I’m not even going to try to link this to living life laid off. It’s my blog, and I’m going to use the space to vent.
Maybe if the new recommendations for the frequency of mammograms and pap smears hadn’t come on the heels of the Stupak Amendment, or if I weren’t a feminist or if I weren’t a black female, I wouldn’t feel like women, and especially black women, were under attack, but that is the order of things, and that’s my feeling. Limit women’s access to abortion, have them cut back on the frequency of tests that could save their lives and send the over all message that they should pay less attention to their own bodies.
The message is archaic and ridiculous, and its juxtaposition against the health care debate is highly suspect. A report on Good Morning America Friday morning said that insurance companies have already received a barrage of calls from women concerned that their insurance providers will no longer pay for the tests they’ve been used to getting annually. For now, insurance companies have said they will follow the old guidelines and keep covering the tests every year. But what about a year or two from now? The cost of health care keeps going up in the U.S., and if you’ve ever had a pre-existing condition or been dropped from your insurance coverage after you get sick, you know insurance companies are looking for ways to cut costs. But if prevention costs less than treatment, cutting the costs by cutting measures used to detect disease in its earliest stages doesn’t make sense to me.
For women in general, the new guidelines are dangerous because they narrow the gate by which we enter the doctor’s office. I don’t see my doctor very often. I have a pap smear every year, and unless something else is wrong within the year, I don’t see her in between pap smears. But as she talks to me before I strip and put my feet in the stirrups, other issues come up. They could be about my physical, emotional or sexual health. The issues could be about fatigue, diet, relationships, exercise, vitamins, unusual patterns in urination or problems that I’m having with other health care providers who aren’t as informative as she is. When I saw her in 2008, just before I lost my job, she and the billing department in her office were able to tell me what they knew about what to do for insurance while unemployed. Each year, we cover a lot of ground in about 15 minutes, and if there is anything unusual, I get tested for it.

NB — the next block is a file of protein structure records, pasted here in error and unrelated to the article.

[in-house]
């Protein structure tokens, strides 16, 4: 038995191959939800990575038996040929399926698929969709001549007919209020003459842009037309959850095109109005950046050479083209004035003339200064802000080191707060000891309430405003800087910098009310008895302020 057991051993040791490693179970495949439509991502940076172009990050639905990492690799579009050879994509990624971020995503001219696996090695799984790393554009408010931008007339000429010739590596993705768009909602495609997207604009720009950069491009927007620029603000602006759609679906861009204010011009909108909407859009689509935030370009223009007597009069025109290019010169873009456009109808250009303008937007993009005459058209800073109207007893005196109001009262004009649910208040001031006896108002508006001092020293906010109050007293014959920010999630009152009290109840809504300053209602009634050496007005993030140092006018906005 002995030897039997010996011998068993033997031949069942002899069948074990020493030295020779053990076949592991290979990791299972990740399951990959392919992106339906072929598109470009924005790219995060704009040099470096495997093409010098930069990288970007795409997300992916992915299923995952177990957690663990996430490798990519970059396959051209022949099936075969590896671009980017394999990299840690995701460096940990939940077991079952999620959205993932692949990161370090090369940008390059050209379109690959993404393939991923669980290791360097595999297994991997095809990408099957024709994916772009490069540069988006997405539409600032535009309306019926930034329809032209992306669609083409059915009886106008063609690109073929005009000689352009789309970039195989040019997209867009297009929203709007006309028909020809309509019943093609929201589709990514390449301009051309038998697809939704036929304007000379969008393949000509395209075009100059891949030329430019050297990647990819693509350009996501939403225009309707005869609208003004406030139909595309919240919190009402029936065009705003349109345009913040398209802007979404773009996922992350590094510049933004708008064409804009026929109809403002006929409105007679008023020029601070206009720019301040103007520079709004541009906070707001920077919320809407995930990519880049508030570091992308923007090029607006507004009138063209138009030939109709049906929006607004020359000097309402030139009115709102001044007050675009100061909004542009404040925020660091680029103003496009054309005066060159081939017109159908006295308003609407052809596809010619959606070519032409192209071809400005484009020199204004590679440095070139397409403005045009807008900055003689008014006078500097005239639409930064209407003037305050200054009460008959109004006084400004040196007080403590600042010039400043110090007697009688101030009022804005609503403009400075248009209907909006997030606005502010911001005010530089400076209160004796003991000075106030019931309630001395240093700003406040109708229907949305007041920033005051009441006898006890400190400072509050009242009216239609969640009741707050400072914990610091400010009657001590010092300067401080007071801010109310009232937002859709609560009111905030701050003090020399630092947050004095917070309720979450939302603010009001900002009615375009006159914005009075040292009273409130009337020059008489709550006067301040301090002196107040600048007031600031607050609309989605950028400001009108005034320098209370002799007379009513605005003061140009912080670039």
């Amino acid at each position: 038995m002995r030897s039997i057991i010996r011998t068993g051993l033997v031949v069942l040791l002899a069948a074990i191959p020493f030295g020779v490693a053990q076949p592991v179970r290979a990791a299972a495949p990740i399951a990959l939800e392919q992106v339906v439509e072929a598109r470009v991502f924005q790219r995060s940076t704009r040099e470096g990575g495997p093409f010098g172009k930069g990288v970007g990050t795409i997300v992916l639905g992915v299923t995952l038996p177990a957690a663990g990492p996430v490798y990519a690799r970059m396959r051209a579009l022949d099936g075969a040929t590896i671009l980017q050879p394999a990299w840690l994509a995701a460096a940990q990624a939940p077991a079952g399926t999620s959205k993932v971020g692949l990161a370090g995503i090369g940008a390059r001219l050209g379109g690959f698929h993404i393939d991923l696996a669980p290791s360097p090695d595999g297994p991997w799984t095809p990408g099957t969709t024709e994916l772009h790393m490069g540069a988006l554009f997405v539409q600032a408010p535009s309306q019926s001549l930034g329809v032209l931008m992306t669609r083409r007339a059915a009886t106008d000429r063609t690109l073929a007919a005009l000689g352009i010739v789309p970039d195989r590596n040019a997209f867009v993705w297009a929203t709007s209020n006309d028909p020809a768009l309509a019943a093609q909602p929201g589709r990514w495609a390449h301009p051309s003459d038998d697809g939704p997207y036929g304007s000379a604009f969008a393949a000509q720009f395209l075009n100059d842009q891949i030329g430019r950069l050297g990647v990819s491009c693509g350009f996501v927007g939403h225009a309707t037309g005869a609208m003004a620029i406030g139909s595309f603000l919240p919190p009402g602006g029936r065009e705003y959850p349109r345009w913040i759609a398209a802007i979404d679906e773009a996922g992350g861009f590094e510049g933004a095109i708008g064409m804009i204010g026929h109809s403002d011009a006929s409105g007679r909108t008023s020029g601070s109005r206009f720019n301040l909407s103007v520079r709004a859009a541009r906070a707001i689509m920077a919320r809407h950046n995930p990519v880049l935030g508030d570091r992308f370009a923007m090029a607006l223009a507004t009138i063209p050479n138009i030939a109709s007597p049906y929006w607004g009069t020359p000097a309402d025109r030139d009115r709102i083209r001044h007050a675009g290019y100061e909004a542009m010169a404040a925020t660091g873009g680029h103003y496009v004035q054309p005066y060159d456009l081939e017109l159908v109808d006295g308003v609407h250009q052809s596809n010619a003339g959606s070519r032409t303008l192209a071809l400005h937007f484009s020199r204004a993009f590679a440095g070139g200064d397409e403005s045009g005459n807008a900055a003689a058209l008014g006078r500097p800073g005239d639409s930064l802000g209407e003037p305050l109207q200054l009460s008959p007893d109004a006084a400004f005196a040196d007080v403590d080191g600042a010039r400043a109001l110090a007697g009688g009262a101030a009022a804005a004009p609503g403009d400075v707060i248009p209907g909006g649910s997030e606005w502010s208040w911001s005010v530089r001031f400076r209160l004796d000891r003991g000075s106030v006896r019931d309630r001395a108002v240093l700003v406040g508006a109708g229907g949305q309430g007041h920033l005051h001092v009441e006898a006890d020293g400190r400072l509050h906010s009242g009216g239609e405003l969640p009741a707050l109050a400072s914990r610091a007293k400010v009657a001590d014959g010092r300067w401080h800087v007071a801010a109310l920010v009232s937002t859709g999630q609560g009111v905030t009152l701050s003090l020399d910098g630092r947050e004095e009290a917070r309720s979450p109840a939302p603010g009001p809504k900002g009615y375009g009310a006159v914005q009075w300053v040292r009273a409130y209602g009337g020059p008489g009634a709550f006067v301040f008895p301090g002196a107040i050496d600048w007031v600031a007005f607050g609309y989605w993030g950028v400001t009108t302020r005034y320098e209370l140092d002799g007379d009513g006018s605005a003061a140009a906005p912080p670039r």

The problems I bring up to her are usually minor and easily traced to changes in circumstances or diet. But the point is I bring them up. If I follow the guidelines released last week on getting pap smears, I probably won’t see her but once every three years. And those minor concerns that come and go and that are probably nothing but that could very well be something that will slip through the cracks.
For black women in particular, the new guidelines are dangerous because we’re more likely to die. Earlier this year, the American Cancer Society estimated that about 192,370 new cases of breast cancer would be diagnosed in American women in 2009. There’s a higher rate of breast cancer among white women over age 40, but a higher incidence of the disease among younger black women and a higher rate of death from breast cancer among black women, which may be because black women tend to get more aggressive forms of breast cancer.
Also, black women tend to be poorer, have less access to affordable health care, go to the doctor less often and have higher incidents or death rates of almost every disease than white women. To now have guidelines that instruct black women to wait even longer to see their doctors makes it too easy for us to put our health on the back burner. How many times does, “I’ll do it next week,” turn into next month, next year, and finally never? How easily can not until you’re 21, not until you’re 50, every three years, every other year, I don’t have to do that until, or I’m too young to be worried about that, turn into death?
My issues with the new recommendations continue in a related article.
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